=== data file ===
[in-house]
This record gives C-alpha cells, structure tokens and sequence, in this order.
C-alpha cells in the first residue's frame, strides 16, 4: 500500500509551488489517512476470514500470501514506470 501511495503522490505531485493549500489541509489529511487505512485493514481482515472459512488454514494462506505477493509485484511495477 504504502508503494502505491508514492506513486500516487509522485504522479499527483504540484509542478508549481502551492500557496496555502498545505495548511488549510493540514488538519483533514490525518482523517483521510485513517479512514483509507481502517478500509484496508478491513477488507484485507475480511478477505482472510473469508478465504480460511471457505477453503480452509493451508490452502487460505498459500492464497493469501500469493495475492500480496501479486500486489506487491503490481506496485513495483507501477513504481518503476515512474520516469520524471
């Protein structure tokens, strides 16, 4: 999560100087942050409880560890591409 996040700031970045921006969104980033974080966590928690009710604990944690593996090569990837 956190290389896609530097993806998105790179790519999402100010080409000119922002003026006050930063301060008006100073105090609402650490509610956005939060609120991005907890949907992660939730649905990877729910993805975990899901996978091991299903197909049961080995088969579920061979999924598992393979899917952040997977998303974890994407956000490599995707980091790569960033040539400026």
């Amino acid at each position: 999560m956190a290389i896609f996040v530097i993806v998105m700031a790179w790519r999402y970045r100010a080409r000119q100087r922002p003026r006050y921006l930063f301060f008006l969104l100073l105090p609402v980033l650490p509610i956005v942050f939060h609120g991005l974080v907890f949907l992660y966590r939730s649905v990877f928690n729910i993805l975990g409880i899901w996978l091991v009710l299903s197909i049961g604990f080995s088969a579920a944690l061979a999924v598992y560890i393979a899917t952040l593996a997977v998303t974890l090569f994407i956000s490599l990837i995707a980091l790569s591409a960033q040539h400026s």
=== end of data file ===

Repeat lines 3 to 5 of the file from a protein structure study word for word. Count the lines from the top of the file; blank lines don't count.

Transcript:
C-alpha cells in the first residue's frame, strides 16, 4: 500500500509551488489517512476470514500470501514506470 501511495503522490505531485493549500489541509489529511487505512485493514481482515472459512488454514494462506505477493509485484511495477 504504502508503494502505491508514492506513486500516487509522485504522479499527483504540484509542478508549481502551492500557496496555502498545505495548511488549510493540514488538519483533514490525518482523517483521510485513517479512514483509507481502517478500509484496508478491513477488507484485507475480511478477505482472510473469508478465504480460511471457505477453503480452509493451508490452502487460505498459500492464497493469501500469493495475492500480496501479486500486489506487491503490481506496485513495483507501477513504481518503476515512474520516469520524471
């Protein structure tokens, strides 16, 4: 999560100087942050409880560890591409 996040700031970045921006969104980033974080966590928690009710604990944690593996090569990837 956190290389896609530097993806998105790179790519999402100010080409000119922002003026006050930063301060008006100073105090609402650490509610956005939060609120991005907890949907992660939730649905990877729910993805975990899901996978091991299903197909049961080995088969579920061979999924598992393979899917952040997977998303974890994407956000490599995707980091790569960033040539400026």
């Amino acid at each position: 999560m956190a290389i896609f996040v530097i993806v998105m700031a790179w790519r999402y970045r100010a080409r000119q100087r922002p003026r006050y921006l930063f301060f008006l969104l100073l105090p609402v980033l650490p509610i956005v942050f939060h609120g991005l974080v907890f949907l992660y966590r939730s649905v990877f928690n729910i993805l975990g409880i899901w996978l091991v009710l299903s197909i049961g604990f080995s088969a579920a944690l061979a999924v598992y560890i393979a899917t952040l593996a997977v998303t974890l090569f994407i956000s490599l990837i995707a980091l790569s591409a960033q040539h400026s």